How to delete untracked Git files
The git clean command removes all untracked files from the Git working directory. Which untracked Git files to remove can be controlled through the git clean command’s three important flags or switches:
- The -f flag forces untracked files to be removed. Directories and ignored files are left alone.
- The -d flag forces will remove untracked git directories
- The -x flag removes untracked files that map to .gitignore entries
Remove untracked Git files with caution
Be 100% sure you are aware of the implications of issuing the git clean command and removing untracked files before issuing the command:
- Deleted untracked Git files cannot be recovered. The recycle bin is bypassed.
- The git clean command may delete important property or configuration files
- Always do a dry run first before you remove untracked Git files
- For maximum control, use the git clean interactive mode to identify exact files to delete
- Sometimes a git stash accomplishes a given use case better than a git clean
The git clean vs git reset or rebase commands
Sometimes when a developer wants to clean up their branch history or simplify their git commit history, they investigate the git clean command.
To clean branches, amend Git commits or sanitize a commit history, better options include:
- The git rebase command
- The git squash command
- The git stash command
- An aggressive Git garbage collection
This tutorial on how to clean branches and commit histories may be more helpful if simply cleaning up the local git repository is the goal.
How the git clean command works
If a developer wants to remove untracked files from a git working tree, the easiest way to do it is with the git clean command.
By being heavily parameterized, the git clean command won’t remove:
- historically tracked files;
- files that are part of an existing commit;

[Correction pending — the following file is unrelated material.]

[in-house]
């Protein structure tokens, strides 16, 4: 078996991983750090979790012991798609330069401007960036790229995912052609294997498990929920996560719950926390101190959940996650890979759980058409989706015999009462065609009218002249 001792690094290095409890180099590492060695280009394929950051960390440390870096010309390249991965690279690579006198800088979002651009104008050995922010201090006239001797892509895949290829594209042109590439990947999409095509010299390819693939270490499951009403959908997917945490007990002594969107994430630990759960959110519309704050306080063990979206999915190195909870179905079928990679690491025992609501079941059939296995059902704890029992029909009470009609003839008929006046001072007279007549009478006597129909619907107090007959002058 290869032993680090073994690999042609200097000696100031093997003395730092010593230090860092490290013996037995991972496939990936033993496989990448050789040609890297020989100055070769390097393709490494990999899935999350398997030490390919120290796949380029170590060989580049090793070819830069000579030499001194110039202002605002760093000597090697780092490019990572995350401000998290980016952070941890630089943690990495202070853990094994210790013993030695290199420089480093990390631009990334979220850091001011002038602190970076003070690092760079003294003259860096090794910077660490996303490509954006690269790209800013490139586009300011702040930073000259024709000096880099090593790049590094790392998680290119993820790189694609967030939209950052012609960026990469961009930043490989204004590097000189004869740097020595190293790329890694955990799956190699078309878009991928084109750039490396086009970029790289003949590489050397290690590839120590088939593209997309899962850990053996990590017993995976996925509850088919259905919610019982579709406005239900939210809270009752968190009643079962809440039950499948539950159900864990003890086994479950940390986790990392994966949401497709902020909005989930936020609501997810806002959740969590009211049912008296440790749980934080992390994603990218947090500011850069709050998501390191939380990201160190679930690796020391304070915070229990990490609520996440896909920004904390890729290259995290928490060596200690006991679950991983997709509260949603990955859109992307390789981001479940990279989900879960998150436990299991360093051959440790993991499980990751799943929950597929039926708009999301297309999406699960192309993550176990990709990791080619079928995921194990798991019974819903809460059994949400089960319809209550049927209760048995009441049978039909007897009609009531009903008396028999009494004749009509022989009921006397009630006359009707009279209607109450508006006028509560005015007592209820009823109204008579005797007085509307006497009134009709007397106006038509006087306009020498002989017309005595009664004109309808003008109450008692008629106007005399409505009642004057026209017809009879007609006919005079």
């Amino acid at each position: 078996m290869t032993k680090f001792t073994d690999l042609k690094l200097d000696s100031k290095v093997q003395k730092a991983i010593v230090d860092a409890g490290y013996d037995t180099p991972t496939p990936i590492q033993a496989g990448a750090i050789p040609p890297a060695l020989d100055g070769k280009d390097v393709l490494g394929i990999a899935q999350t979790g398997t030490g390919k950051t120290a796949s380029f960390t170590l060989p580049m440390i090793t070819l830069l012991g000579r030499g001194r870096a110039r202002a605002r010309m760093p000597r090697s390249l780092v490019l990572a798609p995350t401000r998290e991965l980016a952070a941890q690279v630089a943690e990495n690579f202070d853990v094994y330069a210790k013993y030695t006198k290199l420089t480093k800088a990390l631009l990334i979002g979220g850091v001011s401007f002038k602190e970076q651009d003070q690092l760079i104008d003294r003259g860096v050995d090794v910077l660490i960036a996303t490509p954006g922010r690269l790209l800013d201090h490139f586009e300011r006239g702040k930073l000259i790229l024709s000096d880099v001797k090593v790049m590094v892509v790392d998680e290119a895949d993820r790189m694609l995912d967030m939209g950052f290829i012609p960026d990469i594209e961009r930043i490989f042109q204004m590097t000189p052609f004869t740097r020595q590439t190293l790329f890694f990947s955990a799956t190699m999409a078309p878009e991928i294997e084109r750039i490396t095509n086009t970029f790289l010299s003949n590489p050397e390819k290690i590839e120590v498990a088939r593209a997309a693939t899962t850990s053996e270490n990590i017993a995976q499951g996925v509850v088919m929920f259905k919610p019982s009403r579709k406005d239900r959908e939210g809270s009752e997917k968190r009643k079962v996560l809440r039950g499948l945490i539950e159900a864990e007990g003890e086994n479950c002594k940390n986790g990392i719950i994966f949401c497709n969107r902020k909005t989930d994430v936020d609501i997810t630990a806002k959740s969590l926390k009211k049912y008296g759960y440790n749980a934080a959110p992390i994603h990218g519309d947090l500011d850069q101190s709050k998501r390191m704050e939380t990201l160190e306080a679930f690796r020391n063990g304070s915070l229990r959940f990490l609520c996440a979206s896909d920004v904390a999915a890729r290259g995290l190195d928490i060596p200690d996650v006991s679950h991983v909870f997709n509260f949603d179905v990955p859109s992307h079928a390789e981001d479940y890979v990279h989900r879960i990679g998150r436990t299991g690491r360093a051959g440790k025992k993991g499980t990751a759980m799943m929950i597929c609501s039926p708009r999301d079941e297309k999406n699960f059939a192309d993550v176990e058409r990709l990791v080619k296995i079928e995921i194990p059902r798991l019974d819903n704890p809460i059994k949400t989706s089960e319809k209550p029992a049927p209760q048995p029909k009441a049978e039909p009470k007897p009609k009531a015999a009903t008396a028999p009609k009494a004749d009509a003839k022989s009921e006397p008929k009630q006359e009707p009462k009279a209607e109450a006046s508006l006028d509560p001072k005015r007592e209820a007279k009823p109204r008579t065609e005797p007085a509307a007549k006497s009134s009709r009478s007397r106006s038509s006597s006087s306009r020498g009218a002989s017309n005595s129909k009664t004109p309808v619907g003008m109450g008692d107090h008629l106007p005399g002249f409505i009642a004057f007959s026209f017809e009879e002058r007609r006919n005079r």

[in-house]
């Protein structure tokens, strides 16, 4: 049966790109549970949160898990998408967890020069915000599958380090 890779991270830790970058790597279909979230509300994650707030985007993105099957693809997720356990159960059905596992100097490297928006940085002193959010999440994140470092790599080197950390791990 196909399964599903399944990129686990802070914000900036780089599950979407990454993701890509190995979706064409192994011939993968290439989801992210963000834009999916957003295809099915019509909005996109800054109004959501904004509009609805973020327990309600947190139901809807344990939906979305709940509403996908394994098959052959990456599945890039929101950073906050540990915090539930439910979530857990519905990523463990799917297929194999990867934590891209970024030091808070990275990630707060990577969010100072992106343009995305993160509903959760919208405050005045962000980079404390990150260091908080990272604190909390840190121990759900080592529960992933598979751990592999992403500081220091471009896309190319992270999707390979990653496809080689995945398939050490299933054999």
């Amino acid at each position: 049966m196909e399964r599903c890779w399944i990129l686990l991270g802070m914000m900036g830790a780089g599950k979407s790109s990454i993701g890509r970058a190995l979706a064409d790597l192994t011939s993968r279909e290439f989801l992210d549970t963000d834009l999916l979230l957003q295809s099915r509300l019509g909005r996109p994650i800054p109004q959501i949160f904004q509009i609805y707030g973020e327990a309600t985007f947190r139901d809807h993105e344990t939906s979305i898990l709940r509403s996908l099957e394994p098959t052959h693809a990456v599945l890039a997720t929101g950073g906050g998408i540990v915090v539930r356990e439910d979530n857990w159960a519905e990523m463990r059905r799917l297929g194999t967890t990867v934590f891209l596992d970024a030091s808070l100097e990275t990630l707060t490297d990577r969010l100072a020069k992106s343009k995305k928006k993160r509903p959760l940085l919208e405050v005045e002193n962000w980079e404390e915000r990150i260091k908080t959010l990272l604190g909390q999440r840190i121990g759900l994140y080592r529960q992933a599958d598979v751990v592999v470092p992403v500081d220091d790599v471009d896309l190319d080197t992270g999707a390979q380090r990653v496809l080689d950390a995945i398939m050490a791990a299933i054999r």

- files added to the index;
- new directories; and
- files listed in .gitignore.
A git clean requires force
Another git clean command limitation is that developers can’t use it without providing either the –force or –dry-run (-n) switch. (Two dashes on –force and –dry-run)
If you issue a git clean command on its own it will fail and generate an error message similar to “no f’s given.”
Here’s the error message that happens when the force switch isn’t used with the git clean command:
gme@ubuntu:~/git-clean-example$ git clean fatal: clean.requireForce neither -i, -n, nor -f given; refusing to clean
Steps to delete untracked Git files
Follow these steps to properly delete and git clean untracked files in your local workspace:
- Run git clean -n to see a dry run;
- Run git clean -f to force untracked file deletion;
- Use git clean -f -d to remove untracked directories;
- Use git clean -f -x to remove untracked .gitignore files; and
- Add the -i switch to do an interactive git clean
Example git clean commands
Because the clean operation permanently deletes files, Git wants you to first run the command with the -n option to force a dry run.
gme@ubuntu:~/git-clean-example$ git clean -n Would remove clean-cache.ini Would remove clean-untracked.txt Would remove clean-stash.html
If the files subject for deletion don’t cause any surprises, a developer can follow through with the git clean command by adding the –force switch (two dashes):
gme@ubuntu:~/git-clean-example$ git clean --force Removing clean-cache.ini Removing clean-untracked.txt Removing clean-stash.html
Remember that git clean only removes untracked files. To find out if a file is tracked or not, developers can issue the git status command from within the repository.
Remove untracked Git files
By default, git clean won’t touch directories or files listed in the .gitignore file.
However, the -d switch will cause directories to be deleted, and the -x switch will force the deletion of ignored files:
gme@ubuntu:~/git-clean-example$ --force -x -d Would remove helloworld.class Would remove new-directory/
Use git clean -fdx to remove ignored files and directories
Developers will often see the above example truncated to simply git clean -dfx:
gme@ubuntu:~/git-clean-example$ -fdx Would remove helloworld.class Would remove new-directory/
The git clean vs stash commands
Developers should use the git clean command judiciously.
The whole point of a DVCS tool is to make sure you never lose changes, but deleting files before they’re ever tracked certainly goes contrary to the version control philosophy.
Instead of a clean, developers might want to perform a git stash instead.
The git stash command allows developers to shelve changes temporarily and then pop or apply those changes back to the local worktree any time in the future.
The ability to git stash untracked files as well really makes it difficult to justify an aggressive git clean call.
Be careful when you use the git clean command to remove untracked Git files.